Juicy Restaurant Secrets from a Nobu Maitre D’
Including the best time to call for a last-minute reservation.
If you’ve ever dined at Nobu, you know the attention to detail on the menu is only paralleled by the attention given to the service. Part of that is necessity: With J-Lo and A-Rod dropping by on a dime, you have to be prepared.
One writer at Bloomberg was invited to a 10-day residency as maitre d’ at Nobu Fifty Seven in Midtown NYC and Nobu Downtown. Though the position is usually offered to those who have served the international company for 10 years or longer, Brandon Presser (who has also tried stints as a flight attendant for Norwegian and a butler at the Plaza, among others) had quite a time moonlighting for the front of house—and went on to spill the beans.
Though he revealed lots of saucy secrets about celebrities and their eating habits, perhaps one of the best gems applies to mere mortals who might actually just be, you know, looking for a reservation. Apparently, last-minute reservations can be snagged at around 4:00 PM the day before you hope to drop by. By then, late cancellations have been logged, but last-minute celebrities haven’t booked their tables yet.
Celebs who like to call in the eleventh hour for a table include Drake, the Kardashians, and Martha Stewart. They usually call same-day, in the late afternoon, so that fewer people know they’re coming in advance (ostensibly to minimize the chance of causing a scene). And they’re not the only ones who feel entitled to a table at the drop of a hat. “It’s not uncommon for a pro athlete to request a last-minute 15-seater after a basketball game,” Presser writes.
Of course, amidst a three-ring celebrity circus, a lot can go wrong—and right, sometimes at the same time. “Once, a famous recording artist with a reservation for 15 arrived with a party of 30 and stayed well past closing,” Presser writes. Anyone who has ever worked in the service industry can attest that this is every staff member’s worst nightmare. “All was forgiven when, at 1:30 AM, he serenaded the staff.” The real question is: Who was it? Our money is on Drake. We bet he left a big tip, too.
Speaking of tips, one legendary night downtown happened “more than six months ago” when a “high-profile chief executive” dining with six friends, including an A-list actress and a model, left an extra $22,000 on an $8,000 bill. The tip was split among everyone working that evening, and we’re guessing that man will always be welcomed back with open arms.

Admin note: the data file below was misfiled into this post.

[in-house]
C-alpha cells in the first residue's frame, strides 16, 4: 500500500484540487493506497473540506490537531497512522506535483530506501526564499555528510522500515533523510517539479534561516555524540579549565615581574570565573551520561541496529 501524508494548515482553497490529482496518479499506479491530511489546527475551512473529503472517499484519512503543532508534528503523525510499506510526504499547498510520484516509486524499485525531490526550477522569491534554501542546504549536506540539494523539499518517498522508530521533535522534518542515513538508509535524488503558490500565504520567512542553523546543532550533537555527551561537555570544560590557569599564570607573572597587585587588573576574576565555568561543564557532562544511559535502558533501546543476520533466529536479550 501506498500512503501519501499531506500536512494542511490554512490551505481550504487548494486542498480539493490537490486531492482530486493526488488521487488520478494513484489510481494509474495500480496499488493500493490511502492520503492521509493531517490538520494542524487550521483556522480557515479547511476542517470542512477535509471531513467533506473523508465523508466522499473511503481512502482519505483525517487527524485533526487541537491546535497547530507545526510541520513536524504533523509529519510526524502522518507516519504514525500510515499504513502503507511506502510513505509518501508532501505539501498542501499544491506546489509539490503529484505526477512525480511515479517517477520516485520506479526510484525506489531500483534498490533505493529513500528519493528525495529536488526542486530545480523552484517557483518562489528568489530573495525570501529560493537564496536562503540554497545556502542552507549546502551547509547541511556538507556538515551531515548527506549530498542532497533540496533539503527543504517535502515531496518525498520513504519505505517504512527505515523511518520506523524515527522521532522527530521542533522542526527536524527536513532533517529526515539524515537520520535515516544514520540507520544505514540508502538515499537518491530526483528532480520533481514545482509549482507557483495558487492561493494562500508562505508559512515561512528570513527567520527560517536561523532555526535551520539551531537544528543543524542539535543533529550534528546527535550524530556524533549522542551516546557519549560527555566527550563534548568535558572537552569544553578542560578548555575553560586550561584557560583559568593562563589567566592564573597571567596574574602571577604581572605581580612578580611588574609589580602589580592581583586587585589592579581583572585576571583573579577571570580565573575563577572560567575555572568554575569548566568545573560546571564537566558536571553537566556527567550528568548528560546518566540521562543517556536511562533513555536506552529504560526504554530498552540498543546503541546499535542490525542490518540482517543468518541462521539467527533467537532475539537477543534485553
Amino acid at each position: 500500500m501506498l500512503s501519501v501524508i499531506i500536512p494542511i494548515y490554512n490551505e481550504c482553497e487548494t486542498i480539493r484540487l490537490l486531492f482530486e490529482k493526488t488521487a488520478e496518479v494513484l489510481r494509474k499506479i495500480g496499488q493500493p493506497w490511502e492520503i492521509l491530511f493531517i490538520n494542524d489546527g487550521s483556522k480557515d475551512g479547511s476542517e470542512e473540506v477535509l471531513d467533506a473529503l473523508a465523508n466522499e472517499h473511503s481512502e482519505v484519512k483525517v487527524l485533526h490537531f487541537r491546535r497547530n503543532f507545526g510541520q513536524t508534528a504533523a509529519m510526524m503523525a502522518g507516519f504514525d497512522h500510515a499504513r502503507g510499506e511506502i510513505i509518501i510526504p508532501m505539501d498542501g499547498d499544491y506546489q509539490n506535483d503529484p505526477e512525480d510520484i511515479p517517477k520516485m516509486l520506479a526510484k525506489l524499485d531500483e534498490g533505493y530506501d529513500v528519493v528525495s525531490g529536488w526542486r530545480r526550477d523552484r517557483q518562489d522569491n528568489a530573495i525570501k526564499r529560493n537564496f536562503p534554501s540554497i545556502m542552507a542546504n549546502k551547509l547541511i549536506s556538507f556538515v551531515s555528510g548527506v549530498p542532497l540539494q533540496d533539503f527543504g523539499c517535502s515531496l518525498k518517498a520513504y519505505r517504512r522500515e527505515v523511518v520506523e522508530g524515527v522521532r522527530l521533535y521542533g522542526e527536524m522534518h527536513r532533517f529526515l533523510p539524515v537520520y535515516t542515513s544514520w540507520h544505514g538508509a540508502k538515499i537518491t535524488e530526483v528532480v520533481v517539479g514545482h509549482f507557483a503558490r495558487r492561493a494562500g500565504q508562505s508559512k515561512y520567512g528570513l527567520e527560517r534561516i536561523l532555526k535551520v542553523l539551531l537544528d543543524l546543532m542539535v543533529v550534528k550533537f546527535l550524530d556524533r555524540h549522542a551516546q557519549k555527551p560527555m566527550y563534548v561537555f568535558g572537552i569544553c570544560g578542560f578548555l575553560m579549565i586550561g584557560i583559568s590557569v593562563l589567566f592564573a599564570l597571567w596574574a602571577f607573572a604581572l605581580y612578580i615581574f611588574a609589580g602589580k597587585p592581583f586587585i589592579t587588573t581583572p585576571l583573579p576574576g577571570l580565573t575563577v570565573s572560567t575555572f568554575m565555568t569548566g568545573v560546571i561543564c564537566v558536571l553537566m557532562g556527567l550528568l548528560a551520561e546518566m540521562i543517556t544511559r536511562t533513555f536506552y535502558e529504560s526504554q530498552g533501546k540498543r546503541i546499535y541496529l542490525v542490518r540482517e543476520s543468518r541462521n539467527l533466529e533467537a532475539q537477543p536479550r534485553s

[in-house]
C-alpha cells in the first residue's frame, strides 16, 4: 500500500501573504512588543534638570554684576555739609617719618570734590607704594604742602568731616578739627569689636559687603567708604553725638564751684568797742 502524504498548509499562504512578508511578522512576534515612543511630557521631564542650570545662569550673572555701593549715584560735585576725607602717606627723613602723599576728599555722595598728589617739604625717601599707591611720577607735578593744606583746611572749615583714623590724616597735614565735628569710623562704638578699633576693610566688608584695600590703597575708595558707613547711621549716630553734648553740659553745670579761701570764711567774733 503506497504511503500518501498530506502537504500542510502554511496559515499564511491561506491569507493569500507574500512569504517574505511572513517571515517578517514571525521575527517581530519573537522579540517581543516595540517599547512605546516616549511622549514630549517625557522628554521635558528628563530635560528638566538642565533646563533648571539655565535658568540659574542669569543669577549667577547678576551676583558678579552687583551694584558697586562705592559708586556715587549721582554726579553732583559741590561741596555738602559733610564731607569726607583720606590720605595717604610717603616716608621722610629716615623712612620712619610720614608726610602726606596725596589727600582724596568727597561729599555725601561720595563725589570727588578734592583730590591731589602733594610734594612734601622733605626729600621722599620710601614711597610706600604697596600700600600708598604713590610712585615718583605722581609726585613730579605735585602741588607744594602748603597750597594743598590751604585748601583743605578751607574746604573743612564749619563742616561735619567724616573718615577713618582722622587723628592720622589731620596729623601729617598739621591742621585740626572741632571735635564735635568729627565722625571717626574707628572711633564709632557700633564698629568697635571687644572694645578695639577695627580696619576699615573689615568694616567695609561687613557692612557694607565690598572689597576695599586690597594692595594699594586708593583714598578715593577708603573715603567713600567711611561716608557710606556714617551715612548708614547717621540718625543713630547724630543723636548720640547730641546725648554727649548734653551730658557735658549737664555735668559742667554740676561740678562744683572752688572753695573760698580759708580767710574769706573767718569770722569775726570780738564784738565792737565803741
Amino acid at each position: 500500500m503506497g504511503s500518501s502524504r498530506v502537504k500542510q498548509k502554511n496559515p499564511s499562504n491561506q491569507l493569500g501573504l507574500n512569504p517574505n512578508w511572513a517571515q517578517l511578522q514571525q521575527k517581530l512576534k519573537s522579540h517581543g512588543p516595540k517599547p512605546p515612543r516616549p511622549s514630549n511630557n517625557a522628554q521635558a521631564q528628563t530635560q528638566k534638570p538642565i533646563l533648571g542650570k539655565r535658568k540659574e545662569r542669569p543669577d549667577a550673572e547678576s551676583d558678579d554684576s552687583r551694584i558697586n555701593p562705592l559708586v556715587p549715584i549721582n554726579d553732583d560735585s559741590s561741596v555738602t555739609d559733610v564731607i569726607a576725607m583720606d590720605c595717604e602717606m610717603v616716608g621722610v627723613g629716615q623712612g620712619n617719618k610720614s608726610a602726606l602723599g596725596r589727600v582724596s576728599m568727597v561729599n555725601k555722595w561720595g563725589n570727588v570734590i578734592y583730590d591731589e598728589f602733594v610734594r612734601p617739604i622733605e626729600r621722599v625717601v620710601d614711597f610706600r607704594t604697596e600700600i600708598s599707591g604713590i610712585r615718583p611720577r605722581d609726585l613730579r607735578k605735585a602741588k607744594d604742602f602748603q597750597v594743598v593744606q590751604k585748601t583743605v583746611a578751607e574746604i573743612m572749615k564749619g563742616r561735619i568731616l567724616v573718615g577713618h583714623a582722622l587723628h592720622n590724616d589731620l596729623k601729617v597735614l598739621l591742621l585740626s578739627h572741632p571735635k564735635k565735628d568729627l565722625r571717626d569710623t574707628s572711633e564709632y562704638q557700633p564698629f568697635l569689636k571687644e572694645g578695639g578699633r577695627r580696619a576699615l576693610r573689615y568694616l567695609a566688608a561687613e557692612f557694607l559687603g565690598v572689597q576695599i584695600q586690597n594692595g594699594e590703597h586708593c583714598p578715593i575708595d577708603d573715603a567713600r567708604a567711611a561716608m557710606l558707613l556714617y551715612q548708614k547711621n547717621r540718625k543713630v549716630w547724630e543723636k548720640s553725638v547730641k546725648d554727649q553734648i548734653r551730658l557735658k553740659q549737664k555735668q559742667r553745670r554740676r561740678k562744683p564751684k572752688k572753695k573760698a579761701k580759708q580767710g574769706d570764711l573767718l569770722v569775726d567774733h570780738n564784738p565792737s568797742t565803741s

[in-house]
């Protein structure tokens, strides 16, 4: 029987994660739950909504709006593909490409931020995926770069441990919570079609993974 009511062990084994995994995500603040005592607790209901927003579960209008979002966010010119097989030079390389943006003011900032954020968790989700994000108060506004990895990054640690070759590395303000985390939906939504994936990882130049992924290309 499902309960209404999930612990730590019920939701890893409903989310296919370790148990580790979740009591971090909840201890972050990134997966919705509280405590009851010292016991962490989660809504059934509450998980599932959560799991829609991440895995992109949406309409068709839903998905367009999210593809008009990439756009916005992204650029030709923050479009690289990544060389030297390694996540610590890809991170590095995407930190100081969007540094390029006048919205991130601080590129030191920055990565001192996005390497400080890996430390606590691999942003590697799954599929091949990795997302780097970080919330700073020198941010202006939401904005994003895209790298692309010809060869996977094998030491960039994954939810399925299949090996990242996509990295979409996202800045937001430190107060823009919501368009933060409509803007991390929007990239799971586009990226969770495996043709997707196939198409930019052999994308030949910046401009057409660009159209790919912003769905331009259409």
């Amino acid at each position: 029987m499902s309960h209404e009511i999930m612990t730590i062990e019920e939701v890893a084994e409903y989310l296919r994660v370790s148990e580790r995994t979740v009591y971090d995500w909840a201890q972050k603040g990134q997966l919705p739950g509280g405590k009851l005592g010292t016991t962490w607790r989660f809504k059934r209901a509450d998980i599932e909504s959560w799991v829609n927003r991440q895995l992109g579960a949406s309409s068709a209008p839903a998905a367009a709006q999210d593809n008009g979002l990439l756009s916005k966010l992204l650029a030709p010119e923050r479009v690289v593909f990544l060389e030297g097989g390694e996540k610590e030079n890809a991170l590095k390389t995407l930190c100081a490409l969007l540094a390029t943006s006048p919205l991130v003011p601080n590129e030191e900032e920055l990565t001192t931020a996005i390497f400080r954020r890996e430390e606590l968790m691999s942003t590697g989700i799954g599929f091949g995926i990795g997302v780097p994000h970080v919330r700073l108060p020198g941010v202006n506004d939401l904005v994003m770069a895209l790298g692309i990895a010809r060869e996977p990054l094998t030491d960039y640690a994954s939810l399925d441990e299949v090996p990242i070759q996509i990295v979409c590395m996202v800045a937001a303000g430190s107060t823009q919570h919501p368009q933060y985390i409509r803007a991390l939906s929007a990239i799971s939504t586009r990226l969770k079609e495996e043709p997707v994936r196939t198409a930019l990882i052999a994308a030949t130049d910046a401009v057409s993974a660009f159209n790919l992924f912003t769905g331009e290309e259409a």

But it’s not all thousand-dollar tips and Drake serenades. Swearing at a staff member, or touching someone inappropriately, results in a permanent ban. Though Nobu keeps their blacklist discreet, billionaire Stewart Rahr once sent an outraged email about his exclusion to management, copying Leonardo DiCaprio, Alicia Keys, and others. That’s…one way to handle things.
Though New Yorkers have a reputation for being rude, everyone who lives here knows that is simply not so. And true to form, “The New York City clients are largely the best-behaved,” says Jad Marouche, beverage manager at both NYC Nobus.
What may come as a shock is that even the super high-quality sushi at Nobu has been flash-frozen before it hits your plate. Same for all of the sushi you order in NYC: The FDA strongly recommends all sushi, sashimi, and other raw fish should be frozen first, and NYC has made that practice a law. (Who knew?!)
Of course, because everything is over-the-top at Nobu, “frozen” means “a medical-grade fridge that flash-freezes the product at -90 C.” As Matt Hoyle, the executive chef at both New York Nobus, puts it, “We’re using the same freezer hospitals have to keep blood, so the fish cells don’t break down upon defrosting.” If you’re in search of kisu (Japanese whiting) or tobiuo (flying fish), go on a Tuesday or Wednesday, when they generally arrive. Premium cuts come on Wednesdays and Thursdays. Make a calendar alert to call Nobu next Tuesday at 4:00 PM for a reservation now.
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